bases and disciplines. Invoking the principles of convergence as
described by TransportGistics offers a proven method of approach in
creating a primary and effective defence against sophisticated
intrusion. In addition to using convergence as a method of approach,
strong consideration should be given to continuous security change.
The Sarbanes-Oxley Act of 2002 is an extremely large blip on the
radar of every company, regulator and prosecutor. All but those
individuals who are currently under scrutiny agree with its purpose
and the reason it was enacted. The primary complaint with SOX is the
alleged cost of implementation. Since the only choice that is
available to a public company is how they implement a compliant
program, finding alternatives that will satisfy the fundamental
requirements is a mission worthy of pursuit.
Freight transportation has long been an invisible commercial and
industrial resource. Its universal data production capabilities are
uniquely capable of creating a rich and robust information base; it
therefore represents a significant opportunity for companies,
regulators and prosecutors alike. Aggressive prosecution of the
financial abuses defined in the Act demand that every company
develop a process whose financial accounting is above reproach and
is capable of withstanding intensive investigation. A universal
corporate information base that provides the companies officers and
executives with a corporate knowledgebase may make it more palatable
for their signatures to appear on their financial reports. The size
of the freight spend together with the unique capabilities of
freight transportation again positions the transportation and
logistics executives in another important corporate role.
we have seen from many of TransportGistics previous white papers,
freight transportation can be a highly beneficial resource in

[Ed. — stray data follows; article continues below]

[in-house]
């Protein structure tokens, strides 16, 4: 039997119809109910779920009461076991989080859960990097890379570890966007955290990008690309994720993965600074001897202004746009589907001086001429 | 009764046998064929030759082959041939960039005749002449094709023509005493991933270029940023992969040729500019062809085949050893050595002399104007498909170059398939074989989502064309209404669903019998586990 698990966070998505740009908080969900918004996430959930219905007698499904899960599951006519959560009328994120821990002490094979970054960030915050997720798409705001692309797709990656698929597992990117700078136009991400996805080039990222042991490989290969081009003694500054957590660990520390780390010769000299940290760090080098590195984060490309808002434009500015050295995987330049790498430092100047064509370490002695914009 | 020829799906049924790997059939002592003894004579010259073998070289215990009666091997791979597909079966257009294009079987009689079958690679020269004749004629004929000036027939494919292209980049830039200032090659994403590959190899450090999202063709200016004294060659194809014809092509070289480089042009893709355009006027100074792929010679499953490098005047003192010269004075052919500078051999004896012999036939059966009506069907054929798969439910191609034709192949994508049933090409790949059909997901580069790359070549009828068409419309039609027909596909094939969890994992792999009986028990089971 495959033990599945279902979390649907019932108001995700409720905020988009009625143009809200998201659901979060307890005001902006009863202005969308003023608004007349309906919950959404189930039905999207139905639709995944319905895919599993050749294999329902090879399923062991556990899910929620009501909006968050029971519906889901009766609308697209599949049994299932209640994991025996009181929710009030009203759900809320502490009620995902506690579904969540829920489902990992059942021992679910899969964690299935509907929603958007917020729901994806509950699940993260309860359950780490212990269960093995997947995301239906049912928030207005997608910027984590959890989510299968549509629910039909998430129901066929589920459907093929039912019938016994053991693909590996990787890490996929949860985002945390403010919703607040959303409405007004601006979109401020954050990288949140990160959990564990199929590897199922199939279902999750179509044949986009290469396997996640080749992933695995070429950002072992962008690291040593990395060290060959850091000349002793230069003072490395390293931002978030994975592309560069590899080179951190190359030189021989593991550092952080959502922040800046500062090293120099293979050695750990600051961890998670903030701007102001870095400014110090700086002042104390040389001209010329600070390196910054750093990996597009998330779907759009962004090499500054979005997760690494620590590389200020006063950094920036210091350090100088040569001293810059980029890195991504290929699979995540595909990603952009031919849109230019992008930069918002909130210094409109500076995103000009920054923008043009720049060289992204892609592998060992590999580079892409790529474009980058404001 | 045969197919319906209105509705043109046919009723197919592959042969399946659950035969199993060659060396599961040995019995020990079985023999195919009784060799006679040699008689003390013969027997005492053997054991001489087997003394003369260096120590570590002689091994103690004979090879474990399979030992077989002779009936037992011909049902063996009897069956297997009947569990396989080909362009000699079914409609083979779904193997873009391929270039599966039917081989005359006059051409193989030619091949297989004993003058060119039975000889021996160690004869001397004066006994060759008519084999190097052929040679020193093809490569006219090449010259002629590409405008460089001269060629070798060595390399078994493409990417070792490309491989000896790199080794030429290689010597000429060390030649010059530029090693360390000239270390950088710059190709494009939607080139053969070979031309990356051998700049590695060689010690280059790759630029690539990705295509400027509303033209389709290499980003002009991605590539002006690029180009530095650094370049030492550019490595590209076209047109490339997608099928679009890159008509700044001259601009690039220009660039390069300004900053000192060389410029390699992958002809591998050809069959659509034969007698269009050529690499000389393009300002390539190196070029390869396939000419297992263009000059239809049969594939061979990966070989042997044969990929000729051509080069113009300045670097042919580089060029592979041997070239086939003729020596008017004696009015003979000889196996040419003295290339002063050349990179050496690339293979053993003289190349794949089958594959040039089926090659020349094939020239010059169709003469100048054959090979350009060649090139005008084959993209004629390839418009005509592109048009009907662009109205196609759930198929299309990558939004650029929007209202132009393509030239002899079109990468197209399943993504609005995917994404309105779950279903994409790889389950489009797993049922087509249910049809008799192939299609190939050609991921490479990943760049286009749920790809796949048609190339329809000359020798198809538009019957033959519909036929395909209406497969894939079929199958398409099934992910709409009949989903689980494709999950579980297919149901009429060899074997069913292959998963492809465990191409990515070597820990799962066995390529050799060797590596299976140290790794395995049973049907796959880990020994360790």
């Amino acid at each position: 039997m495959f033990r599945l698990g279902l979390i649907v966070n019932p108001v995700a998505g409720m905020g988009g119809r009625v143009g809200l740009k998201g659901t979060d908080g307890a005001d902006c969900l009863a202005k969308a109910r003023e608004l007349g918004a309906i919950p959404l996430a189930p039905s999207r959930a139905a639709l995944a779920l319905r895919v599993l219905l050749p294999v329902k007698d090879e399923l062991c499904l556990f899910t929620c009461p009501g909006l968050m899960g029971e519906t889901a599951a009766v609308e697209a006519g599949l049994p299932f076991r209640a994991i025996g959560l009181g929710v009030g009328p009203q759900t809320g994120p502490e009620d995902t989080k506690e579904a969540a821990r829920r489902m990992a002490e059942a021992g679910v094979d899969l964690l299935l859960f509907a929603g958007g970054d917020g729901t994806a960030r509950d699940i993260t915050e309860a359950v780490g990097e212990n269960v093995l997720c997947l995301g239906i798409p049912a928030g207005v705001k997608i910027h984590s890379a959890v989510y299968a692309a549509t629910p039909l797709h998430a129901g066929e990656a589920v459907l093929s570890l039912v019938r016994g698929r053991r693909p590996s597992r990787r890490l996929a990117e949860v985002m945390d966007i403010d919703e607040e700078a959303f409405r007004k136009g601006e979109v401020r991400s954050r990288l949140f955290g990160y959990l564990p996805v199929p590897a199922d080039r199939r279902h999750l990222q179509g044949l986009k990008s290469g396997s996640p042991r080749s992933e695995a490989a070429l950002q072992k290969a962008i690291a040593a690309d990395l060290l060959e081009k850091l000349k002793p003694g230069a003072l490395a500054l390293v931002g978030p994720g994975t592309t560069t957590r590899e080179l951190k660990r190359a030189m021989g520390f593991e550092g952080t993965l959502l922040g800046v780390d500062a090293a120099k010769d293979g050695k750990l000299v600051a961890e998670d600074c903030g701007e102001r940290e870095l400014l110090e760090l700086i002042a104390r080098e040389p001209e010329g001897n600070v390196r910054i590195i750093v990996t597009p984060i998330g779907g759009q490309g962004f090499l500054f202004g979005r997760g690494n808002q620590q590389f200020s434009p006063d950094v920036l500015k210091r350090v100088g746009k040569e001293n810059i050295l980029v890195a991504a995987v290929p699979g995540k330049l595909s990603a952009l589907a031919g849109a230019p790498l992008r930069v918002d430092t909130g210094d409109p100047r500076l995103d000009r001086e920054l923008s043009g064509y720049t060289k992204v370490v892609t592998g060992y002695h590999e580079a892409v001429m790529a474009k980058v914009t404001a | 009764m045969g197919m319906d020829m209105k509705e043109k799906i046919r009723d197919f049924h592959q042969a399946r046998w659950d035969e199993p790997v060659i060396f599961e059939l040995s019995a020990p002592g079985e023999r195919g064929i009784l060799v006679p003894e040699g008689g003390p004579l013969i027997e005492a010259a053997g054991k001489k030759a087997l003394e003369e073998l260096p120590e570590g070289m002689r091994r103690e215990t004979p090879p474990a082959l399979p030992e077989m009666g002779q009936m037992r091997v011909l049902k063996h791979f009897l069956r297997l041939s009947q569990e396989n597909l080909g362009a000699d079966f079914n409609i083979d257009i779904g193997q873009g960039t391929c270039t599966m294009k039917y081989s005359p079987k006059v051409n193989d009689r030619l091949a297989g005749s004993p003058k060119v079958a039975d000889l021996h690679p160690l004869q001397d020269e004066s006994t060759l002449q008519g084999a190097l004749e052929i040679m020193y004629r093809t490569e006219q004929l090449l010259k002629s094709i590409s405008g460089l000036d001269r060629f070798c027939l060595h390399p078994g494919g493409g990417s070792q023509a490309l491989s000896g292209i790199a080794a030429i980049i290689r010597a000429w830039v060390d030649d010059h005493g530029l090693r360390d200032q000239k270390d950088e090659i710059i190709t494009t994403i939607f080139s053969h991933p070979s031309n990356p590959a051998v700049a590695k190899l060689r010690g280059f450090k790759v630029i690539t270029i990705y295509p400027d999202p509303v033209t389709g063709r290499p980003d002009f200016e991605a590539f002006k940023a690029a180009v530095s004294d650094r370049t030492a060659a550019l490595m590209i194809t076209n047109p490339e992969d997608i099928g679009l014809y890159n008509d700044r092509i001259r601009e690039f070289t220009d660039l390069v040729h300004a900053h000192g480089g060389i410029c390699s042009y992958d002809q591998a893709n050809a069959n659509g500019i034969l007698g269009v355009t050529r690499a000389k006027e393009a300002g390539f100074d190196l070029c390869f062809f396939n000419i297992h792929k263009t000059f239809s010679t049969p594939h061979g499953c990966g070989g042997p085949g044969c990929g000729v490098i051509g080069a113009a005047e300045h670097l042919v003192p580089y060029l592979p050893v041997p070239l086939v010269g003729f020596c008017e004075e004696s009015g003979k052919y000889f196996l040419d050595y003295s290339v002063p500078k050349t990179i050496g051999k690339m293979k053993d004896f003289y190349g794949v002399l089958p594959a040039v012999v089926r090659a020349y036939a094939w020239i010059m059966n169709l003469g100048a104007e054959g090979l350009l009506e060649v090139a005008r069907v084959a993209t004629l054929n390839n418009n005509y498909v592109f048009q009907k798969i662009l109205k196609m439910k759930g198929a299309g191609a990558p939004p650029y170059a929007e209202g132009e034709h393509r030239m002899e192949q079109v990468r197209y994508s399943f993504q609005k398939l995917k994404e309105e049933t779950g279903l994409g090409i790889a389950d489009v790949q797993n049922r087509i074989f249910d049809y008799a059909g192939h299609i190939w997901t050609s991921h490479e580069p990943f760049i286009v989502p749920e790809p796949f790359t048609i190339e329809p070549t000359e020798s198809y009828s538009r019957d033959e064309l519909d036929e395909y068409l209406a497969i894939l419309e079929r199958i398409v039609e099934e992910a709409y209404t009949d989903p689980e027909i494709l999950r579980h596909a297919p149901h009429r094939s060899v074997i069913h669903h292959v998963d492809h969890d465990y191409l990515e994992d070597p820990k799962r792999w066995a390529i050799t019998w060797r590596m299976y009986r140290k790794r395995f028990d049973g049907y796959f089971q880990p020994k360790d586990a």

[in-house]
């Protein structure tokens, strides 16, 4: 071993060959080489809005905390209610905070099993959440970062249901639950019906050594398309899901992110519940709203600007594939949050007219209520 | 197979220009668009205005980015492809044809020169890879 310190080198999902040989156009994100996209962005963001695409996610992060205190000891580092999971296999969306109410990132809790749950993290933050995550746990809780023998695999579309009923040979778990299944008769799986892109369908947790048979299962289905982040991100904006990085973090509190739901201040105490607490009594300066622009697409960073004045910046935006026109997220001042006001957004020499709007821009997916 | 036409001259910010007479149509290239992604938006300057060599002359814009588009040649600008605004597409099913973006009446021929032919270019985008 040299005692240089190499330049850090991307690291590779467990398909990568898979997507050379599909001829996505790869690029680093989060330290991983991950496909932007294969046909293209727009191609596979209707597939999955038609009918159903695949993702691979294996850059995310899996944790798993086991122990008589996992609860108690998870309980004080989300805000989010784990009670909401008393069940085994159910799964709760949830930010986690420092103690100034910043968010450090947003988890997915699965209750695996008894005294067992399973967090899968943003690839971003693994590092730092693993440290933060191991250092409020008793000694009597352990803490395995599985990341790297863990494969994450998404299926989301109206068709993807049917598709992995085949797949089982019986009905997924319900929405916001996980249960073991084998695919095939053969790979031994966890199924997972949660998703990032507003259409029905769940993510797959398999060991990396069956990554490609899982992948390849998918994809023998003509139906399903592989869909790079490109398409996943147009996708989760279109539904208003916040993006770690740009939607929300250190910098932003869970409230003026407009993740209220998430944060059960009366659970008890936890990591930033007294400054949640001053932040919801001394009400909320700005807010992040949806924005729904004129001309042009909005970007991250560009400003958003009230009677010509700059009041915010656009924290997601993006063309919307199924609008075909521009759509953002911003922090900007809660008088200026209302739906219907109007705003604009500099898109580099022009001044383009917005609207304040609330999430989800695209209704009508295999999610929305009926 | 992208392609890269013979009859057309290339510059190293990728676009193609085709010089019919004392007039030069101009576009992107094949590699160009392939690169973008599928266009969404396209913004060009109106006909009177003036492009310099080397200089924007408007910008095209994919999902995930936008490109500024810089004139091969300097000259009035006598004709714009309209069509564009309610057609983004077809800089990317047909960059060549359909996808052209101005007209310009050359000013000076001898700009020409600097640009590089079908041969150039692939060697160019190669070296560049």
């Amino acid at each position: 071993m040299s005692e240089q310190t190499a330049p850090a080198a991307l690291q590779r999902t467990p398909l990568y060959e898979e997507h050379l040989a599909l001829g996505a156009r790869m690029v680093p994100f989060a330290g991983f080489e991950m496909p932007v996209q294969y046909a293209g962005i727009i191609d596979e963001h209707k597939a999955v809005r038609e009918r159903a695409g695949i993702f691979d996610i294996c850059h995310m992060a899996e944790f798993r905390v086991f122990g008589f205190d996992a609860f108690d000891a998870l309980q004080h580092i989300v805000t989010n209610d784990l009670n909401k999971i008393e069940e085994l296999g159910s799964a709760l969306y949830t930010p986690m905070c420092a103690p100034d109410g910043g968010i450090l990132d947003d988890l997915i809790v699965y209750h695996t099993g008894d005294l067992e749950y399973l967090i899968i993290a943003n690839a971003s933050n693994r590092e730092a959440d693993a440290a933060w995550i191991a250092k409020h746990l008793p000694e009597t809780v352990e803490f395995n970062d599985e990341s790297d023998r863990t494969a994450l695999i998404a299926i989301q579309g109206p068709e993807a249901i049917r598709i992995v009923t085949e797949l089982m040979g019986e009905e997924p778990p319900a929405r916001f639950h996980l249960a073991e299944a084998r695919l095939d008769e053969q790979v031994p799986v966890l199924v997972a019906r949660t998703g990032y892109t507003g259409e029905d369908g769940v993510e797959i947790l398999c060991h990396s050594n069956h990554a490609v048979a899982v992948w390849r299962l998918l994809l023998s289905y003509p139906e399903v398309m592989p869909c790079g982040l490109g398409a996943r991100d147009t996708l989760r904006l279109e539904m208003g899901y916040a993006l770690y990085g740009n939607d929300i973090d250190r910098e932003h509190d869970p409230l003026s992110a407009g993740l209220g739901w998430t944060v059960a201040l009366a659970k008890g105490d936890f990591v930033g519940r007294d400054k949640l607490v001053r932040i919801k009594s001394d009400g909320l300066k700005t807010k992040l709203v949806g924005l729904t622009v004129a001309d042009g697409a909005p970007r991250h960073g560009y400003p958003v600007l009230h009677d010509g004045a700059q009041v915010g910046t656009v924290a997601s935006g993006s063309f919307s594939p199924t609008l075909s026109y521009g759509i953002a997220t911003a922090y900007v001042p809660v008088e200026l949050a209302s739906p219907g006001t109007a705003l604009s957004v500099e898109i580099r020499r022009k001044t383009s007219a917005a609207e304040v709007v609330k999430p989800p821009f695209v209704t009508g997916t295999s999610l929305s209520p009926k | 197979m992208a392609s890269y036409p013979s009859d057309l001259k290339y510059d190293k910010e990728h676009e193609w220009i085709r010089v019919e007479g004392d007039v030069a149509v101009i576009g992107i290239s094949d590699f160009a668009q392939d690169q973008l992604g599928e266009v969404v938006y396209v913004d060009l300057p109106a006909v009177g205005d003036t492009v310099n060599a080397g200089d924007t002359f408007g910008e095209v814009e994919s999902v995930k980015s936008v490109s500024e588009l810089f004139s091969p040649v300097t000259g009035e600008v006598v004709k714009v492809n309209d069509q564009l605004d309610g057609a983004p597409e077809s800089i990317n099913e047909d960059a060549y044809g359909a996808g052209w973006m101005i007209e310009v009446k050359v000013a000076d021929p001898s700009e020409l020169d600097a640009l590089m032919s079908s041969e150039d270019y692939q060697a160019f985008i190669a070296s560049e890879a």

addition to the mission critical role it is known for. Freight
transportation is common to all companies, but each company is
unique and therefore a specific program must be developed that will
allow the results of efficient and effective transportation,
distribution and logistics management to provide a viable cost
efficient and effective SOX compliant program. TransportGistics,
Inc. has the tools and management experience to assist a company
with the development of highly successful SOX compliant programs. To
learn how TransportGistics can help you develop cost efficient and
effective compliance that utilizes the power and resources of a
professional transportation and logistics system, simply contact
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logistics functions within the supply chain.
TransportGistics commitment to
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partner at the
Center of Excellence in Wireless Internet and Information Technology
at the State
University of New York-Stony Brook.
consider this white paper as a continuum in this subject area,
succeeding white papers will address common issues and address them
with common solutions. We encourage our readers to direct any
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information presented herein represents the opinion of the author, but
not necessarily the opinion of TransportGistics, Inc. This white
paper is not presented as a legal position or as a recommendation.